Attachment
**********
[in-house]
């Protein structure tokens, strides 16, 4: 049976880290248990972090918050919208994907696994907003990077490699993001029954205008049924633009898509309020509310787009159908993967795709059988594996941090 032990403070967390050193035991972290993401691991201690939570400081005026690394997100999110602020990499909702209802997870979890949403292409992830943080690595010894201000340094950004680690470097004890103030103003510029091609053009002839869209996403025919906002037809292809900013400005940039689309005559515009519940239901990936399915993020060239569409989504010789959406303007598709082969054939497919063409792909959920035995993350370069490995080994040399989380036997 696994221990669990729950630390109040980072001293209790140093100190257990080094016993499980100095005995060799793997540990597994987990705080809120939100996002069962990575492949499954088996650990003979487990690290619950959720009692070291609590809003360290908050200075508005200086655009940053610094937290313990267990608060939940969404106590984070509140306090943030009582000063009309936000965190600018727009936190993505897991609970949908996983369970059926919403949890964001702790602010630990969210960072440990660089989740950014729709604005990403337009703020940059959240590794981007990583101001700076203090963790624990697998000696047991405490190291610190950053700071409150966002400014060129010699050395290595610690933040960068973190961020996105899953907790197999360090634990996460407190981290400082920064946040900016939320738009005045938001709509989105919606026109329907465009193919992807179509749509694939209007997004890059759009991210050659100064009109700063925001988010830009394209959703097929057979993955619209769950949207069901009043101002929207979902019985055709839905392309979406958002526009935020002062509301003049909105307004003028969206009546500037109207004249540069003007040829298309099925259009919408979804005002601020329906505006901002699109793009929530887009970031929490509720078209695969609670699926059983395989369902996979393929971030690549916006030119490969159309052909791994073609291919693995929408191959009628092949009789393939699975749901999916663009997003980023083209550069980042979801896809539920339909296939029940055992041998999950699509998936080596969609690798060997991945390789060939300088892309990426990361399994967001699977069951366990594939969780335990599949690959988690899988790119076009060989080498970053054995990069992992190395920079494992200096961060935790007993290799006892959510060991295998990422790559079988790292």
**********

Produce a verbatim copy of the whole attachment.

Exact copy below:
[in-house]
């Protein structure tokens, strides 16, 4: 049976880290248990972090918050919208994907696994907003990077490699993001029954205008049924633009898509309020509310787009159908993967795709059988594996941090 032990403070967390050193035991972290993401691991201690939570400081005026690394997100999110602020990499909702209802997870979890949403292409992830943080690595010894201000340094950004680690470097004890103030103003510029091609053009002839869209996403025919906002037809292809900013400005940039689309005559515009519940239901990936399915993020060239569409989504010789959406303007598709082969054939497919063409792909959920035995993350370069490995080994040399989380036997 696994221990669990729950630390109040980072001293209790140093100190257990080094016993499980100095005995060799793997540990597994987990705080809120939100996002069962990575492949499954088996650990003979487990690290619950959720009692070291609590809003360290908050200075508005200086655009940053610094937290313990267990608060939940969404106590984070509140306090943030009582000063009309936000965190600018727009936190993505897991609970949908996983369970059926919403949890964001702790602010630990969210960072440990660089989740950014729709604005990403337009703020940059959240590794981007990583101001700076203090963790624990697998000696047991405490190291610190950053700071409150966002400014060129010699050395290595610690933040960068973190961020996105899953907790197999360090634990996460407190981290400082920064946040900016939320738009005045938001709509989105919606026109329907465009193919992807179509749509694939209007997004890059759009991210050659100064009109700063925001988010830009394209959703097929057979993955619209769950949207069901009043101002929207979902019985055709839905392309979406958002526009935020002062509301003049909105307004003028969206009546500037109207004249540069003007040829298309099925259009919408979804005002601020329906505006901002699109793009929530887009970031929490509720078209695969609670699926059983395989369902996979393929971030690549916006030119490969159309052909791994073609291919693995929408191959009628092949009789393939699975749901999916663009997003980023083209550069980042979801896809539920339909296939029940055992041998999950699509998936080596969609690798060997991945390789060939300088892309990426990361399994967001699977069951366990594939969780335990599949690959988690899988790119076009060989080498970053054995990069992992190395920079494992200096961060935790007993290799006892959510060991295998990422790559079988790292």